December 19

What was advertised in a colonial American newspaper 250 years ago today?

South-Carolina and American General Gazette (December 19, 1770).

“ALL Persons indebted to CARNE & WILSON, are requested to discharge their respective Debts.”

Apothecaries Carne and Wilson advertised widely when they dissolved their partnership in the fall of 1770, calling on clients to “discharge their respective Debts” or else face the consequences.  They threatened that those who disregarded their notices would “have to settle with a Gentleman of the Law.”  They also expressed some exasperation, stating that they had inserted advertisement “in the several Gazettes” published in Charleston so none of their customers “may plead ignorance.”  Such notices were common in South Carolina and throughout the colonies.

Neither Carne nor Wilson retired, moved to another town, or ceased working as apothecaries when their partnership came to an end.  Instead, they each pursued other opportunities.  Wilson ran his own shop, while Carne embarked on a new partnership.  Both ran advertisements for their new endeavors, notices that overlapped with their advertisements instructing former customers to settle accounts.  In the December 19, 1770, edition of the South-Carolina and American General Gazette, for instance, a single column on the front page included advertisements representing all three enterprises.  Wilson’s advertisement for a “LARGE and compleat ASSORTMENT of DRUGS, CHEMICAL, GALENICAL, and FAMILY MEDICINES” appeared at the top of the column, followed immediately by Carne and Poinsett’s advertisement for a “Large Parcel of DRUGS and MEDICINES.”  Even though they were now competitors rather than partners, the proximity of their advertisements kept their names associated with each other.  Several other advertisements appeared in that column, with Carne and Wilson’s notice for customers to discharge their debts at the bottom.
The public prints featured reverberations of Carne and Wilson’s former partnership even as they launched and promoted new ventures.  The success of those new ventures may have depended in part on closing the books on the partnership, hence their stern warning that recalcitrant customers might have to deal with an attorney “as no longer indulgence can possibly be given, there being an absolute necessity for having every thing relative to that concern closed.”  Colonial entrepreneurs placed advertisements throughout the various stages of operating their businesses, announcing that they would soon open, promoting goods and services available at their shops, and informing the public when they closed.  The three advertisements that Carne and Wilson placed simultaneously in the South-Carolina and American General Gazetteencapsulated this cycle, telling a more complete story about their commercial activities.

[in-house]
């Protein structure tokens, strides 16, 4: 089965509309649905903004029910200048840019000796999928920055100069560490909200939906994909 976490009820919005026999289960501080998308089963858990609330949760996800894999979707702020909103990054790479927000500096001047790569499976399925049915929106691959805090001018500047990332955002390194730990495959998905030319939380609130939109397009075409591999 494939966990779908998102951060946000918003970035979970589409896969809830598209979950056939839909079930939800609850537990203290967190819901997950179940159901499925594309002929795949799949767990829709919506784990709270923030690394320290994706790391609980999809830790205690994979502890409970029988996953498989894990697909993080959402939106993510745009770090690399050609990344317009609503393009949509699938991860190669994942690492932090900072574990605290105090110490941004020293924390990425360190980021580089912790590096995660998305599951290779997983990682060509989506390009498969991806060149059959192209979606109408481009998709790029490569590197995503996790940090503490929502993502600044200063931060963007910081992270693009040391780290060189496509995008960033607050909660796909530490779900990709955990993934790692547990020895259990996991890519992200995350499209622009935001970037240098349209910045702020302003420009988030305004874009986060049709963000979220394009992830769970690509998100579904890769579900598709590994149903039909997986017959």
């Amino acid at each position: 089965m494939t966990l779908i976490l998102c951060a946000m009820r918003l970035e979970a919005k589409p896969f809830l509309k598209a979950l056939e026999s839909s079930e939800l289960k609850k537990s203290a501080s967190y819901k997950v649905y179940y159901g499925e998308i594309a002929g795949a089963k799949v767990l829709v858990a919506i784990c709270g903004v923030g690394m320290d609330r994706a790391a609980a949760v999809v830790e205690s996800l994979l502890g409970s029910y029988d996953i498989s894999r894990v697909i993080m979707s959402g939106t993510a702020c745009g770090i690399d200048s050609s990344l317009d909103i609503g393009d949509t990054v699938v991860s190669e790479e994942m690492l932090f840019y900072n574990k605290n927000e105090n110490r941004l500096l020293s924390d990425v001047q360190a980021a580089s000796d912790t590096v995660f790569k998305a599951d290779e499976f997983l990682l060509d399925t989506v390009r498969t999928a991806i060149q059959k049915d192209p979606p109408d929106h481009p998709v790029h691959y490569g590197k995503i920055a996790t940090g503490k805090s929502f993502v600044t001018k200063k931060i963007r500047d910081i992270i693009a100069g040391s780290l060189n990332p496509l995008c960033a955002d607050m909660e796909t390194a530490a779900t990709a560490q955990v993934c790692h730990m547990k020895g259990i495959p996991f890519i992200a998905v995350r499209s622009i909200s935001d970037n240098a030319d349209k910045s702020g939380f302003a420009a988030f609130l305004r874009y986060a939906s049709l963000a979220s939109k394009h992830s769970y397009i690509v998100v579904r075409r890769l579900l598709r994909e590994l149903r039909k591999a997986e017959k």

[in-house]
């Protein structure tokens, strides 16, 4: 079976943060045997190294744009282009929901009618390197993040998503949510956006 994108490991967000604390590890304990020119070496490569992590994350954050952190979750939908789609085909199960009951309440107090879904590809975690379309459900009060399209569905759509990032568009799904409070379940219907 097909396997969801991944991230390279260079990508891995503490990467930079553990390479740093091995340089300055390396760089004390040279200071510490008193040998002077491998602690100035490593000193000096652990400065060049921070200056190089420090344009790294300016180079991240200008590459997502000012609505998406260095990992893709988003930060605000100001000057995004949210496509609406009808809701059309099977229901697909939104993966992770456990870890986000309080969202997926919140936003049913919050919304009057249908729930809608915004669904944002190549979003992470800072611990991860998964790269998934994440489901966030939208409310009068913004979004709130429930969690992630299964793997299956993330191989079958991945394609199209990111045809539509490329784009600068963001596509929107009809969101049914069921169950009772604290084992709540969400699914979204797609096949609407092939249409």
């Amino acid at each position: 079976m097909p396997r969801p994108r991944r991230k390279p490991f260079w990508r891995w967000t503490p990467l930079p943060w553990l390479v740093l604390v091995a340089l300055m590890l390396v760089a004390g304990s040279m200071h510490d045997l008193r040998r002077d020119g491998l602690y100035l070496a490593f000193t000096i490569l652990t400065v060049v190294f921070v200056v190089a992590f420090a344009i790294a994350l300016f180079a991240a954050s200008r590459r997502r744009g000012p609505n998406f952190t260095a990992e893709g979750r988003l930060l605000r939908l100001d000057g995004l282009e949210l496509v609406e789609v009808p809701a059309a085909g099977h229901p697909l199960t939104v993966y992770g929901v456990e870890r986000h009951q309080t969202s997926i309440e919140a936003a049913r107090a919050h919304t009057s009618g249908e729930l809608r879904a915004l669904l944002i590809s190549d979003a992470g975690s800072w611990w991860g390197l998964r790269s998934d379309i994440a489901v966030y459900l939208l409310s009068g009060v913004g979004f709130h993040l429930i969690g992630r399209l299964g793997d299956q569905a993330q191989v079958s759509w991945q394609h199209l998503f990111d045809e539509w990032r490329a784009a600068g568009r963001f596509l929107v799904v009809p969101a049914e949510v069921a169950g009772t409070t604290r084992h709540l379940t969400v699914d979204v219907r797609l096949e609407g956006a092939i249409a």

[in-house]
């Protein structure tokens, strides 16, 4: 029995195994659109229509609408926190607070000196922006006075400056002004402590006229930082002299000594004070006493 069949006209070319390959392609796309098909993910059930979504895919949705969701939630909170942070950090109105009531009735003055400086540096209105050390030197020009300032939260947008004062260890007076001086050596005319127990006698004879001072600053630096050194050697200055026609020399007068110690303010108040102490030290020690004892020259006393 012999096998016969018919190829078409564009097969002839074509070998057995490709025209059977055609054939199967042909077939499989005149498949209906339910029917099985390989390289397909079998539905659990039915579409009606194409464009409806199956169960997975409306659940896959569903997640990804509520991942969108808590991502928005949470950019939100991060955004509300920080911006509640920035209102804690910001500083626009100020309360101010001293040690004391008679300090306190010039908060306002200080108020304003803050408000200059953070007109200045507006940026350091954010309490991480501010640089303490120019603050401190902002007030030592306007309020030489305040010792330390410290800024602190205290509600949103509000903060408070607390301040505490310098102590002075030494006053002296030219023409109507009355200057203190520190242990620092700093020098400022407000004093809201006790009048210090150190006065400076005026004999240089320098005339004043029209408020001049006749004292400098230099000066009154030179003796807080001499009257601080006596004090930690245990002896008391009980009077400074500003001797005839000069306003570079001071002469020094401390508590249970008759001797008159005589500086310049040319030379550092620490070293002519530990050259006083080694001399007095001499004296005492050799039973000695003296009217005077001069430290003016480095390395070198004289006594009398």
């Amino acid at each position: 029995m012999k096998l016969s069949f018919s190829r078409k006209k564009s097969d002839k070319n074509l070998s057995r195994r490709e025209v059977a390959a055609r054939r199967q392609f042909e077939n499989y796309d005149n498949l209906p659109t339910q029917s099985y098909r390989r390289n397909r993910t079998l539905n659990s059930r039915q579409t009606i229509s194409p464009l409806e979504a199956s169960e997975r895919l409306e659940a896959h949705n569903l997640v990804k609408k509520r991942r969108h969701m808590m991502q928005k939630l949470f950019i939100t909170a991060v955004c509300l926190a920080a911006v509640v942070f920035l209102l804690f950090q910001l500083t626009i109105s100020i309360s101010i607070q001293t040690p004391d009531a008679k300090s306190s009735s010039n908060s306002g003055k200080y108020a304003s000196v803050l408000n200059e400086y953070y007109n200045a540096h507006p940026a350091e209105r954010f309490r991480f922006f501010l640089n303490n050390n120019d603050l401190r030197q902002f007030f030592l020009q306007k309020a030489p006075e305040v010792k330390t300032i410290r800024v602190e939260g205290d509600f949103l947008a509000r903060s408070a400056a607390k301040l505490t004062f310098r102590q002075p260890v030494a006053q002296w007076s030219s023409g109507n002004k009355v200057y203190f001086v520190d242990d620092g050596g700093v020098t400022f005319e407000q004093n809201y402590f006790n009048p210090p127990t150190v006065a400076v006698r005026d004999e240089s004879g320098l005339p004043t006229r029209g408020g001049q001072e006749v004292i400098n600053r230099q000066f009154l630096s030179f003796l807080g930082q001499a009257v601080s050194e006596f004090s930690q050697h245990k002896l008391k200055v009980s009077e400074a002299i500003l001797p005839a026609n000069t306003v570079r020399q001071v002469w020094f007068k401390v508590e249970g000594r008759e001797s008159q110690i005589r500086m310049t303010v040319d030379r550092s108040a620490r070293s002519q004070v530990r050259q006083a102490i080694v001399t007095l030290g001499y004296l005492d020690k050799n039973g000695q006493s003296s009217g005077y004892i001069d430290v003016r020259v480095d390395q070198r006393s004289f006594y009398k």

November 15

What was advertised in a colonial American newspaper 250 years ago today?

South-Carolina Gazette (November 15, 1770).

“ELIXIRS … PILLS … WATERS.”

The partnership of Carne and Poinsett sold a variety of medicines and medical supplies at their shop on Elliott Street in Charleston.  In a newspaper advertisement that ran for six weeks in the late fall of 1770, they advised prospective clients of a “LARGE Parcel of DRUGS and MEDICINES” and “INSTRUMENTS” they had just imported.  Like apothecaries and others who sold popular patent medicines, they provided a list for consumers to examine in advance of visiting their shop.  Carne and Poinsett, however, adopted an innovative approach to organizing their “COMPOLETE ASSORTMENT” of “FAMILY MEDICINES” within their advertisement.

Most advertisers simply listed the various patent medicines in paragraphs of dense text, expecting readers to sort through all of them.  A smaller number of advertisers enumerated one remedy per line, often dividing their notices into two columns, thus allowing readers to peruse their inventory more easily.  Still, they did not impose any particular organizing principle on the merchandise in their advertisements.

Carne and Poinsett categorized their medicines and grouped them together for the convenience of prospective clients who encountered their advertisement in the South-Carolina Gazette.  Rather than have Fraunces’s Female Elixir, Hooper’s Pills, and Stewart’s Tincture appear one after another, they instead listed all of the elixirs together, all of the pills together, and all of the tinctures together.  They did the same for waters and essences.  Rather than clutter the advertisement by repeating the words “elixir,” “pills,” “tincture,” and “water,” they instead inserted those words just once, along with printing ornaments that made clear they identified categories of medicines.  Doing so created more white space within the advertisement, which further enhanced its readability.

In their efforts to market patent medicines to prospective clients, Carne and Poinsett produced an organized catalog condensed to fit within a newspaper advertisement.  While compositors usually exercised discretion when it came to the format of notices, that does not seem to have been the case with Carne and Poinsett’s advertisement.  They placed the same notice in the South-Carolina and American General Gazette, featuring the same graphic design.  That would have been too much of a coincidence to attribute to the creativity of the compositors of the two newspapers.  Carne and Poinsett certainly submitted copy with instructions for how it should appear in print.